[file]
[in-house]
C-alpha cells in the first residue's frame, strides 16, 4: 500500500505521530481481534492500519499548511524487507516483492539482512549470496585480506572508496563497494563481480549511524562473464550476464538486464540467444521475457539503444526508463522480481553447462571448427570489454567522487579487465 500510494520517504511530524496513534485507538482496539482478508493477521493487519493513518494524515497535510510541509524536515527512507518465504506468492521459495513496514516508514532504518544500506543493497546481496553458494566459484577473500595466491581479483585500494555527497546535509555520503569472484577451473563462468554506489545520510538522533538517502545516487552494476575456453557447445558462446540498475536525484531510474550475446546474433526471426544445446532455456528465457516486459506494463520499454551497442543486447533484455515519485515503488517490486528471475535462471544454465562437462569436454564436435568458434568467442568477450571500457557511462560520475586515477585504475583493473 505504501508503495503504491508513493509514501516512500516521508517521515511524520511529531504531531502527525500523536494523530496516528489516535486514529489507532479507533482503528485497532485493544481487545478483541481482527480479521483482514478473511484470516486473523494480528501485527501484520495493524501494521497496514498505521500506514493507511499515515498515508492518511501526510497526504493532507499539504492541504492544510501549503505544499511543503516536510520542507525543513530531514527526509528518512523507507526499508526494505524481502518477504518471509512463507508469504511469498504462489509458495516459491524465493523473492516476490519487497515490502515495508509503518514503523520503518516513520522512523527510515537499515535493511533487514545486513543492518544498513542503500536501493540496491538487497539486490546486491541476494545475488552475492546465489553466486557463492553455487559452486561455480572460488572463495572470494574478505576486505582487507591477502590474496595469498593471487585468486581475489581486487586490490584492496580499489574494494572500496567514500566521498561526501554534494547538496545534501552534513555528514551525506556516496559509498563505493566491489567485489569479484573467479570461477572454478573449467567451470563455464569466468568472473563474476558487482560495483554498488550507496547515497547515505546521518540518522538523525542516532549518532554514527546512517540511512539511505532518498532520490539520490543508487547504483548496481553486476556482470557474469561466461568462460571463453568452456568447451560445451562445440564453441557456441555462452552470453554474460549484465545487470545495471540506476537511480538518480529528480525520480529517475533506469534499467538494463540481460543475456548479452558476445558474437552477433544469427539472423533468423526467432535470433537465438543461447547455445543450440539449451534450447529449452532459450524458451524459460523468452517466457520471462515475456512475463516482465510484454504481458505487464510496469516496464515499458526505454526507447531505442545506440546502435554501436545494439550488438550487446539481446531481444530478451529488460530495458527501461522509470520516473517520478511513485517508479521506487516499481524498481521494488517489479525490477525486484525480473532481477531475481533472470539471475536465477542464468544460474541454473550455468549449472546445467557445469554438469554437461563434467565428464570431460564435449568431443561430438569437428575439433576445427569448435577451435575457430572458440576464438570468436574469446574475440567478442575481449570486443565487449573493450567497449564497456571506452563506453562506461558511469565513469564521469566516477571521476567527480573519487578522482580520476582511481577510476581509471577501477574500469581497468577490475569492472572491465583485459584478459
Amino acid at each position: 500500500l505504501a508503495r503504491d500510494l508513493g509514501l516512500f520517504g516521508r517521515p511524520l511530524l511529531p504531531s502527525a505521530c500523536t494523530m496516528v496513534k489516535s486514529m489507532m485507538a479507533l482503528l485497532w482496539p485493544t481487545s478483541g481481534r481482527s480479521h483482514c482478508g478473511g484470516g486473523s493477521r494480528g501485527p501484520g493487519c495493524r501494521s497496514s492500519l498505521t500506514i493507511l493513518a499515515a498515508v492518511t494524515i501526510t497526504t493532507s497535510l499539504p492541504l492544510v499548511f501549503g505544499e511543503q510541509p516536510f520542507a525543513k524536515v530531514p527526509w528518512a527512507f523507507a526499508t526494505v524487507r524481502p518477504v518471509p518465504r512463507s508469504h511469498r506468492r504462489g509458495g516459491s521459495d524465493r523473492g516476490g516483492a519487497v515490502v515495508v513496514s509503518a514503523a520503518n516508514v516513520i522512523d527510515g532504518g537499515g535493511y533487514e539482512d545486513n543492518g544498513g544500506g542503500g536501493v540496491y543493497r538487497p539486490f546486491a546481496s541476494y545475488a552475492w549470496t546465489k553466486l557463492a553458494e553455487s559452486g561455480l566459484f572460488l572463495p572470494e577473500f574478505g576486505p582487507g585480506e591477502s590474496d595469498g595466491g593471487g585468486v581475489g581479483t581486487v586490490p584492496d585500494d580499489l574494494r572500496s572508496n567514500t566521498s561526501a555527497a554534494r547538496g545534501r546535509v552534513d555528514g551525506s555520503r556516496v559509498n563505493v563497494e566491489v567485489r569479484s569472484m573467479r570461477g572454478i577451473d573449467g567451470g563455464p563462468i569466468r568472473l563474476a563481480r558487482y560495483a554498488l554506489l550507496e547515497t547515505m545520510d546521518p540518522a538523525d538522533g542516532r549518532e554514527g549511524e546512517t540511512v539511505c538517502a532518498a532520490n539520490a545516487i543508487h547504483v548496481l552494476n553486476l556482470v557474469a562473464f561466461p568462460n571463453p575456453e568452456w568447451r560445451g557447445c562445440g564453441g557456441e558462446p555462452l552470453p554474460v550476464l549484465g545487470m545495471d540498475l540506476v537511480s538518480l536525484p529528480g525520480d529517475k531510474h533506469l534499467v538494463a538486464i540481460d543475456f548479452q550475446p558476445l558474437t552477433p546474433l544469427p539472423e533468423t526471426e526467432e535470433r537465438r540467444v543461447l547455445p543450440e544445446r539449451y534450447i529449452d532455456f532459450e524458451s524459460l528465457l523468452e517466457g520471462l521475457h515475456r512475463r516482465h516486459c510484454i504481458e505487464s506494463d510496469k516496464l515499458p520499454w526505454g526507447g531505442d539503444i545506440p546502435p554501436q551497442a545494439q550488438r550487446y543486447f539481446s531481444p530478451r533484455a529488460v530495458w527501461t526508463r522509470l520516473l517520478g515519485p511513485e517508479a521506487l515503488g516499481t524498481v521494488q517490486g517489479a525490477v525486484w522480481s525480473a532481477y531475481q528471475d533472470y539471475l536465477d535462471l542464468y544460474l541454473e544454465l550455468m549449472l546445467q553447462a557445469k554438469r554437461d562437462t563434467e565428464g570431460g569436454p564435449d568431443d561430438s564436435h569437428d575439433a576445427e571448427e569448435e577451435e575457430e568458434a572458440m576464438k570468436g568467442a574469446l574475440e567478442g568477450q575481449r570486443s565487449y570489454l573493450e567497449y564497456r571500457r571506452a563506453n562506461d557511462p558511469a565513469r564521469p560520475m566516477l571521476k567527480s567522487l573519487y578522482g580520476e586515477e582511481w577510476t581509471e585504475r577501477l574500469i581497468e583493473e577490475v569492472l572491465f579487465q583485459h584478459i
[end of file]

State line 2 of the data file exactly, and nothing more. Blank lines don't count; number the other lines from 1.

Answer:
C-alpha cells in the first residue's frame, strides 16, 4: 500500500505521530481481534492500519499548511524487507516483492539482512549470496585480506572508496563497494563481480549511524562473464550476464538486464540467444521475457539503444526508463522480481553447462571448427570489454567522487579487465 500510494520517504511530524496513534485507538482496539482478508493477521493487519493513518494524515497535510510541509524536515527512507518465504506468492521459495513496514516508514532504518544500506543493497546481496553458494566459484577473500595466491581479483585500494555527497546535509555520503569472484577451473563462468554506489545520510538522533538517502545516487552494476575456453557447445558462446540498475536525484531510474550475446546474433526471426544445446532455456528465457516486459506494463520499454551497442543486447533484455515519485515503488517490486528471475535462471544454465562437462569436454564436435568458434568467442568477450571500457557511462560520475586515477585504475583493473 505504501508503495503504491508513493509514501516512500516521508517521515511524520511529531504531531502527525500523536494523530496516528489516535486514529489507532479507533482503528485497532485493544481487545478483541481482527480479521483482514478473511484470516486473523494480528501485527501484520495493524501494521497496514498505521500506514493507511499515515498515508492518511501526510497526504493532507499539504492541504492544510501549503505544499511543503516536510520542507525543513530531514527526509528518512523507507526499508526494505524481502518477504518471509512463507508469504511469498504462489509458495516459491524465493523473492516476490519487497515490502515495508509503518514503523520503518516513520522512523527510515537499515535493511533487514545486513543492518544498513542503500536501493540496491538487497539486490546486491541476494545475488552475492546465489553466486557463492553455487559452486561455480572460488572463495572470494574478505576486505582487507591477502590474496595469498593471487585468486581475489581486487586490490584492496580499489574494494572500496567514500566521498561526501554534494547538496545534501552534513555528514551525506556516496559509498563505493566491489567485489569479484573467479570461477572454478573449467567451470563455464569466468568472473563474476558487482560495483554498488550507496547515497547515505546521518540518522538523525542516532549518532554514527546512517540511512539511505532518498532520490539520490543508487547504483548496481553486476556482470557474469561466461568462460571463453568452456568447451560445451562445440564453441557456441555462452552470453554474460549484465545487470545495471540506476537511480538518480529528480525520480529517475533506469534499467538494463540481460543475456548479452558476445558474437552477433544469427539472423533468423526467432535470433537465438543461447547455445543450440539449451534450447529449452532459450524458451524459460523468452517466457520471462515475456512475463516482465510484454504481458505487464510496469516496464515499458526505454526507447531505442545506440546502435554501436545494439550488438550487446539481446531481444530478451529488460530495458527501461522509470520516473517520478511513485517508479521506487516499481524498481521494488517489479525490477525486484525480473532481477531475481533472470539471475536465477542464468544460474541454473550455468549449472546445467557445469554438469554437461563434467565428464570431460564435449568431443561430438569437428575439433576445427569448435577451435575457430572458440576464438570468436574469446574475440567478442575481449570486443565487449573493450567497449564497456571506452563506453562506461558511469565513469564521469566516477571521476567527480573519487578522482580520476582511481577510476581509471577501477574500469581497468577490475569492472572491465583485459584478459